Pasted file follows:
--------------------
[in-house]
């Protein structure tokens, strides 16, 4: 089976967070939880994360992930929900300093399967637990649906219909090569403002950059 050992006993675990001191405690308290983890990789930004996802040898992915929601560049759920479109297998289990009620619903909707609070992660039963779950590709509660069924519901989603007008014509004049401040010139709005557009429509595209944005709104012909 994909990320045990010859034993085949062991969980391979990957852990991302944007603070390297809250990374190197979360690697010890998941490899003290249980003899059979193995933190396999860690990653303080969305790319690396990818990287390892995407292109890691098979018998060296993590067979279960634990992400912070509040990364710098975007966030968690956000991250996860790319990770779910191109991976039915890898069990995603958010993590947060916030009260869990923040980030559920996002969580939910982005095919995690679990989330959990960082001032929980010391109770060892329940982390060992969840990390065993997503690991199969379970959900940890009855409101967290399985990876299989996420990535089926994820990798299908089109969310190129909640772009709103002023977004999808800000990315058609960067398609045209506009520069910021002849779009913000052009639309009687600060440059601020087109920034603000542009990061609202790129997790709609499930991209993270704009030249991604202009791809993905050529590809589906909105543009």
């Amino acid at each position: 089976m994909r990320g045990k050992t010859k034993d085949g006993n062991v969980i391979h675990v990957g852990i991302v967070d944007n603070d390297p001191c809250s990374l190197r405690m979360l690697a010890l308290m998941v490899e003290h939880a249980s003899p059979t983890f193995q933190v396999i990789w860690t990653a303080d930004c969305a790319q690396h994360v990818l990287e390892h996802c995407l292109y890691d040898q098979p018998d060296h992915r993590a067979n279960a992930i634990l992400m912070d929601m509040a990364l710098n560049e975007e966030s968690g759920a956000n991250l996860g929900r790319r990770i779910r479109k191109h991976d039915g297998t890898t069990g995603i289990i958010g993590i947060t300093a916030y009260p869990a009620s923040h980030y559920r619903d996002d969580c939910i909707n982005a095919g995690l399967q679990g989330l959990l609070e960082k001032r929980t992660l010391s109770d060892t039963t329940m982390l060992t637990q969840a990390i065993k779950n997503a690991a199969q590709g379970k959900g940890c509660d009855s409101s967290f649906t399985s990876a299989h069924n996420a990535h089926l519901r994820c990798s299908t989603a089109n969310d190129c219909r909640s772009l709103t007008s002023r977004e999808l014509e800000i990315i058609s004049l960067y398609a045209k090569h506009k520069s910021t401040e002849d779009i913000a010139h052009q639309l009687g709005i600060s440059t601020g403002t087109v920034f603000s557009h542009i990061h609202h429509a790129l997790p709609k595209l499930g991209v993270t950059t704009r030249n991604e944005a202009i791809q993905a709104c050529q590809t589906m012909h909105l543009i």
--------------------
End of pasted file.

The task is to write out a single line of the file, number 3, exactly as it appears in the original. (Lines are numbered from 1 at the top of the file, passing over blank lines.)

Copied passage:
């Amino acid at each position: 089976m994909r990320g045990k050992t010859k034993d085949g006993n062991v969980i391979h675990v990957g852990i991302v967070d944007n603070d390297p001191c809250s990374l190197r405690m979360l690697a010890l308290m998941v490899e003290h939880a249980s003899p059979t983890f193995q933190v396999i990789w860690t990653a303080d930004c969305a790319q690396h994360v990818l990287e390892h996802c995407l292109y890691d040898q098979p018998d060296h992915r993590a067979n279960a992930i634990l992400m912070d929601m509040a990364l710098n560049e975007e966030s968690g759920a956000n991250l996860g929900r790319r990770i779910r479109k191109h991976d039915g297998t890898t069990g995603i289990i958010g993590i947060t300093a916030y009260p869990a009620s923040h980030y559920r619903d996002d969580c939910i909707n982005a095919g995690l399967q679990g989330l959990l609070e960082k001032r929980t992660l010391s109770d060892t039963t329940m982390l060992t637990q969840a990390i065993k779950n997503a690991a199969q590709g379970k959900g940890c509660d009855s409101s967290f649906t399985s990876a299989h069924n996420a990535h089926l519901r994820c990798s299908t989603a089109n969310d190129c219909r909640s772009l709103t007008s002023r977004e999808l014509e800000i990315i058609s004049l960067y398609a045209k090569h506009k520069s910021t401040e002849d779009i913000a010139h052009q639309l009687g709005i600060s440059t601020g403002t087109v920034f603000s557009h542009i990061h609202h429509a790129l997790p709609k595209l499930g991209v993270t950059t704009r030249n991604e944005a202009i791809q993905a709104c050529q590809t589906m012909h909105l543009i």